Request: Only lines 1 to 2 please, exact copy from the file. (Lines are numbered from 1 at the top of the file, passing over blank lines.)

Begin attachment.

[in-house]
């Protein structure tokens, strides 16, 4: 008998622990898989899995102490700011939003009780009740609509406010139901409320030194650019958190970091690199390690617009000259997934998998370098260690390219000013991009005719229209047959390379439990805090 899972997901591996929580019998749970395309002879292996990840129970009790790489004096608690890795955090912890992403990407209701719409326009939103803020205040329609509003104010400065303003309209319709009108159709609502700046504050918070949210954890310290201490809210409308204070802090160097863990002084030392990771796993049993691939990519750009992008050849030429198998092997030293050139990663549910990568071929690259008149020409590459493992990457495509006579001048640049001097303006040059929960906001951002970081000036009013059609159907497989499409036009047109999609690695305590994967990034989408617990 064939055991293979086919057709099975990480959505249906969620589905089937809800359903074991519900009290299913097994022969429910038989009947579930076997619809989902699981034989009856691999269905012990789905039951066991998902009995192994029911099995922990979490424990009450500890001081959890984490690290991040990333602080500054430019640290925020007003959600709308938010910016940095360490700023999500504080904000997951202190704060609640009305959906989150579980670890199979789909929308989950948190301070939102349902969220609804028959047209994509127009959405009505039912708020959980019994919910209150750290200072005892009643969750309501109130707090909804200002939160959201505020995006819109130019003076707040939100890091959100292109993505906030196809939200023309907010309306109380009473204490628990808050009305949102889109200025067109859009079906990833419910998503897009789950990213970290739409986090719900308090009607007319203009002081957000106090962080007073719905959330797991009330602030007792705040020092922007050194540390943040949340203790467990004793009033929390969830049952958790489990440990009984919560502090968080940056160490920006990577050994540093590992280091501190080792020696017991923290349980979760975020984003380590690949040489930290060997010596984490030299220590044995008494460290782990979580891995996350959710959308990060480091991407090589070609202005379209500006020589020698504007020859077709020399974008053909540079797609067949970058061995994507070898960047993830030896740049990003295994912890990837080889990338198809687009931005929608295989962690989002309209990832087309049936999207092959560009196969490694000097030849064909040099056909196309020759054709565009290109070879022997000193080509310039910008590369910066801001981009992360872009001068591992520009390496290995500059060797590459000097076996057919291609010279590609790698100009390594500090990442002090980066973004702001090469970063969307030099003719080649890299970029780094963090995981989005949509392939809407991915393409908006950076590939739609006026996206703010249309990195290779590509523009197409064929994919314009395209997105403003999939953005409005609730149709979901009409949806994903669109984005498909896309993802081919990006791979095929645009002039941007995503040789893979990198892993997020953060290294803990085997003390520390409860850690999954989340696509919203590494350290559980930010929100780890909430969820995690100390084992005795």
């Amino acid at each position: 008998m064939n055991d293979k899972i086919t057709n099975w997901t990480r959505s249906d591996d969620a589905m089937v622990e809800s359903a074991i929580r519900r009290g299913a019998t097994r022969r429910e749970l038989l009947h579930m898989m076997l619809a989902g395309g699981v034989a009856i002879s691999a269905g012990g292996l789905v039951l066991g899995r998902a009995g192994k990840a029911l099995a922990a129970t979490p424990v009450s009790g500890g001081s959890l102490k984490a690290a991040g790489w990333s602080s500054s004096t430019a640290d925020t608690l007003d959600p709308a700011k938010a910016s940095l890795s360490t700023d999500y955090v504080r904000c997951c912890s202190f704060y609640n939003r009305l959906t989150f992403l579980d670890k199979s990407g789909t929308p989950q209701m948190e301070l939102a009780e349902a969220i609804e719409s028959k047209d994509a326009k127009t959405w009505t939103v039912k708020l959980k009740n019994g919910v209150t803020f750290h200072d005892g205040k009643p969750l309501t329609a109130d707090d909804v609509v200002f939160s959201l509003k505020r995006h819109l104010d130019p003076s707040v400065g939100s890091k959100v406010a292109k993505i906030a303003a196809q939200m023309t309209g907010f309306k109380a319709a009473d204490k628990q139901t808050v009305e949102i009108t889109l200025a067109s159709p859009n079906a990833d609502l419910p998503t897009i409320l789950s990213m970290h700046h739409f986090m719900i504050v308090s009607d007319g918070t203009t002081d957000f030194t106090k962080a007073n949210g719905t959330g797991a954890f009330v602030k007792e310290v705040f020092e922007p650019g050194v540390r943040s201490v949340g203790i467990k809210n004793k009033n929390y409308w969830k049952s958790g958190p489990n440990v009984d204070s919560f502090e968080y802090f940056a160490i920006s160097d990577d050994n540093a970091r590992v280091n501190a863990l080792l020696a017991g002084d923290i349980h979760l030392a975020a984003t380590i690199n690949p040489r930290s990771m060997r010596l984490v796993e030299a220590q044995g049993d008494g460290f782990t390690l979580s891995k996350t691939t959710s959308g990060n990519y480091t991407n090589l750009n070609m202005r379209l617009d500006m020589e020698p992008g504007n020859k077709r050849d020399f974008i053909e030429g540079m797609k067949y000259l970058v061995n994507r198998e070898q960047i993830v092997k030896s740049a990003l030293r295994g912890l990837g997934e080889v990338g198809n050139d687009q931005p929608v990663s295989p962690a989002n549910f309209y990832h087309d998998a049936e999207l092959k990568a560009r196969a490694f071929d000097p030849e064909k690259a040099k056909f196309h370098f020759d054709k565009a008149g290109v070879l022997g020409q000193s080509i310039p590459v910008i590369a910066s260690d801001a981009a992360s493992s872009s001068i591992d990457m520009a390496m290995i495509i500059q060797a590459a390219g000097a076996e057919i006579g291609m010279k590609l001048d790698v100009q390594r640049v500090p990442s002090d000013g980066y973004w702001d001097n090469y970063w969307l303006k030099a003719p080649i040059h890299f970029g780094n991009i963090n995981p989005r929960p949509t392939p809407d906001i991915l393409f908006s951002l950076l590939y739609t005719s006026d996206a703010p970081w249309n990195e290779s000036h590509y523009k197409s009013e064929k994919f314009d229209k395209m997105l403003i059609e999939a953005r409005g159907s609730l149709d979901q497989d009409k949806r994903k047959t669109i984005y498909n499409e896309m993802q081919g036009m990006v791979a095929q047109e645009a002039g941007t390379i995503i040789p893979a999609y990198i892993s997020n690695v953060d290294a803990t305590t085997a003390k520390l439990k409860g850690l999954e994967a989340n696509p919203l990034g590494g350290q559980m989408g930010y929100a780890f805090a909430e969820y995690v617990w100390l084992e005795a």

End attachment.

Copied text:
[in-house]
């Protein structure tokens, strides 16, 4: 008998622990898989899995102490700011939003009780009740609509406010139901409320030194650019958190970091690199390690617009000259997934998998370098260690390219000013991009005719229209047959390379439990805090 899972997901591996929580019998749970395309002879292996990840129970009790790489004096608690890795955090912890992403990407209701719409326009939103803020205040329609509003104010400065303003309209319709009108159709609502700046504050918070949210954890310290201490809210409308204070802090160097863990002084030392990771796993049993691939990519750009992008050849030429198998092997030293050139990663549910990568071929690259008149020409590459493992990457495509006579001048640049001097303006040059929960906001951002970081000036009013059609159907497989499409036009047109999609690695305590994967990034989408617990 064939055991293979086919057709099975990480959505249906969620589905089937809800359903074991519900009290299913097994022969429910038989009947579930076997619809989902699981034989009856691999269905012990789905039951066991998902009995192994029911099995922990979490424990009450500890001081959890984490690290991040990333602080500054430019640290925020007003959600709308938010910016940095360490700023999500504080904000997951202190704060609640009305959906989150579980670890199979789909929308989950948190301070939102349902969220609804028959047209994509127009959405009505039912708020959980019994919910209150750290200072005892009643969750309501109130707090909804200002939160959201505020995006819109130019003076707040939100890091959100292109993505906030196809939200023309907010309306109380009473204490628990808050009305949102889109200025067109859009079906990833419910998503897009789950990213970290739409986090719900308090009607007319203009002081957000106090962080007073719905959330797991009330602030007792705040020092922007050194540390943040949340203790467990004793009033929390969830049952958790489990440990009984919560502090968080940056160490920006990577050994540093590992280091501190080792020696017991923290349980979760975020984003380590690949040489930290060997010596984490030299220590044995008494460290782990979580891995996350959710959308990060480091991407090589070609202005379209500006020589020698504007020859077709020399974008053909540079797609067949970058061995994507070898960047993830030896740049990003295994912890990837080889990338198809687009931005929608295989962690989002309209990832087309049936999207092959560009196969490694000097030849064909040099056909196309020759054709565009290109070879022997000193080509310039910008590369910066801001981009992360872009001068591992520009390496290995500059060797590459000097076996057919291609010279590609790698100009390594500090990442002090980066973004702001090469970063969307030099003719080649890299970029780094963090995981989005949509392939809407991915393409908006950076590939739609006026996206703010249309990195290779590509523009197409064929994919314009395209997105403003999939953005409005609730149709979901009409949806994903669109984005498909896309993802081919990006791979095929645009002039941007995503040789893979990198892993997020953060290294803990085997003390520390409860850690999954989340696509919203590494350290559980930010929100780890909430969820995690100390084992005795």